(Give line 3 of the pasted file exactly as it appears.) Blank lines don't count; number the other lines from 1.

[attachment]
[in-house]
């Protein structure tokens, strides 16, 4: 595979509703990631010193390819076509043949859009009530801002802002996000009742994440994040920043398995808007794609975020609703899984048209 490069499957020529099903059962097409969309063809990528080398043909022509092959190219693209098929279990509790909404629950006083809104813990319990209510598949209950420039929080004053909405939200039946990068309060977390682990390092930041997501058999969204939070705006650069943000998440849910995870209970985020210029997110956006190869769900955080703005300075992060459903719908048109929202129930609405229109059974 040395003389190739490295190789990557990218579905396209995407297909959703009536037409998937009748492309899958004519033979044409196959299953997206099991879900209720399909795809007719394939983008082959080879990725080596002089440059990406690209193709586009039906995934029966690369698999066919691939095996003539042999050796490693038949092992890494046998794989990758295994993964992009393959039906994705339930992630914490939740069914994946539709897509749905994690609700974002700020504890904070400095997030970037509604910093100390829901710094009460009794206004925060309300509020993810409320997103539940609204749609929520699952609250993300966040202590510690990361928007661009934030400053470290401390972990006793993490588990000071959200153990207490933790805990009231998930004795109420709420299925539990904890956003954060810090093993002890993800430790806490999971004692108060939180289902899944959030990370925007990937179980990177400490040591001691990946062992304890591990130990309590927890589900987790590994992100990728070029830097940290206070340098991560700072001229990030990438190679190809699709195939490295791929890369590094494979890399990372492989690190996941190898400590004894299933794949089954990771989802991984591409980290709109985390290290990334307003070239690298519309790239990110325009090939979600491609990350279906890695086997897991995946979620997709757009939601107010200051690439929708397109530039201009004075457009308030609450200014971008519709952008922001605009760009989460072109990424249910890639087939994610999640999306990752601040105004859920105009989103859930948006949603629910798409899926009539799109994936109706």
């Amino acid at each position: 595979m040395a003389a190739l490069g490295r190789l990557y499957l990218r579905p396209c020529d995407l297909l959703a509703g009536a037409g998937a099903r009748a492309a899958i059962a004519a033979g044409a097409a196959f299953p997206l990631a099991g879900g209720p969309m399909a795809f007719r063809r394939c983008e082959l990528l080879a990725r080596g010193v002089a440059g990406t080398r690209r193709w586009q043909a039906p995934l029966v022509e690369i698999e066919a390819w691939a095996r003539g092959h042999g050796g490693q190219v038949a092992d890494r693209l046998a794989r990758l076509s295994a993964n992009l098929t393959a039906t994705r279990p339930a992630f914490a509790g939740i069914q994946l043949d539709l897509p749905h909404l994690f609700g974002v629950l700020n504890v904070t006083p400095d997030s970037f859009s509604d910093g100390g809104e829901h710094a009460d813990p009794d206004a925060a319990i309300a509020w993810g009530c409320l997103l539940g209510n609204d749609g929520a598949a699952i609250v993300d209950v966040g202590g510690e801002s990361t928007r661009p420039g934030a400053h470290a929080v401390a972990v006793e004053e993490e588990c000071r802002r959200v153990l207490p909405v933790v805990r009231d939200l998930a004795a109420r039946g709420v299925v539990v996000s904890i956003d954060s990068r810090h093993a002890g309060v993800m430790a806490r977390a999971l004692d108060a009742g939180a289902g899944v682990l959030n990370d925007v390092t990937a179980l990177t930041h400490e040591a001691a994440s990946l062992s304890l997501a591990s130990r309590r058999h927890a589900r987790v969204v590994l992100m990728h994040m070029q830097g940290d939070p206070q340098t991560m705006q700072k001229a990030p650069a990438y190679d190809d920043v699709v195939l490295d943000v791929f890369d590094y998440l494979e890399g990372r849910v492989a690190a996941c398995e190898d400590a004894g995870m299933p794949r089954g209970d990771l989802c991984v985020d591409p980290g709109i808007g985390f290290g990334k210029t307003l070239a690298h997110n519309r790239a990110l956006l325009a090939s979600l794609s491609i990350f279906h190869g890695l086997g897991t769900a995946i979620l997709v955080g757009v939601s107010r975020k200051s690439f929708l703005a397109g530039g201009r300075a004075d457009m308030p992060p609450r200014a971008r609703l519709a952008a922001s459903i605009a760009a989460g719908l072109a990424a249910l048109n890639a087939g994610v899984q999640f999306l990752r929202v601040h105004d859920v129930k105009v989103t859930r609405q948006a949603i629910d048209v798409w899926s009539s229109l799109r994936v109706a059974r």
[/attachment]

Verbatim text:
């Amino acid at each position: 595979m040395a003389a190739l490069g490295r190789l990557y499957l990218r579905p396209c020529d995407l297909l959703a509703g009536a037409g998937a099903r009748a492309a899958i059962a004519a033979g044409a097409a196959f299953p997206l990631a099991g879900g209720p969309m399909a795809f007719r063809r394939c983008e082959l990528l080879a990725r080596g010193v002089a440059g990406t080398r690209r193709w586009q043909a039906p995934l029966v022509e690369i698999e066919a390819w691939a095996r003539g092959h042999g050796g490693q190219v038949a092992d890494r693209l046998a794989r990758l076509s295994a993964n992009l098929t393959a039906t994705r279990p339930a992630f914490a509790g939740i069914q994946l043949d539709l897509p749905h909404l994690f609700g974002v629950l700020n504890v904070t006083p400095d997030s970037f859009s509604d910093g100390g809104e829901h710094a009460d813990p009794d206004a925060a319990i309300a509020w993810g009530c409320l997103l539940g209510n609204d749609g929520a598949a699952i609250v993300d209950v966040g202590g510690e801002s990361t928007r661009p420039g934030a400053h470290a929080v401390a972990v006793e004053e993490e588990c000071r802002r959200v153990l207490p909405v933790v805990r009231d939200l998930a004795a109420r039946g709420v299925v539990v996000s904890i956003d954060s990068r810090h093993a002890g309060v993800m430790a806490r977390a999971l004692d108060a009742g939180a289902g899944v682990l959030n990370d925007v390092t990937a179980l990177t930041h400490e040591a001691a994440s990946l062992s304890l997501a591990s130990r309590r058999h927890a589900r987790v969204v590994l992100m990728h994040m070029q830097g940290d939070p206070q340098t991560m705006q700072k001229a990030p650069a990438y190679d190809d920043v699709v195939l490295d943000v791929f890369d590094y998440l494979e890399g990372r849910v492989a690190a996941c398995e190898d400590a004894g995870m299933p794949r089954g209970d990771l989802c991984v985020d591409p980290g709109i808007g985390f290290g990334k210029t307003l070239a690298h997110n519309r790239a990110l956006l325009a090939s979600l794609s491609i990350f279906h190869g890695l086997g897991t769900a995946i979620l997709v955080g757009v939601s107010r975020k200051s690439f929708l703005a397109g530039g201009r300075a004075d457009m308030p992060p609450r200014a971008r609703l519709a952008a922001s459903i605009a760009a989460g719908l072109a990424a249910l048109n890639a087939g994610v899984q999640f999306l990752r929202v601040h105004d859920v129930k105009v989103t859930r609405q948006a949603i629910d048209v798409w899926s009539s229109l799109r994936v109706a059974r």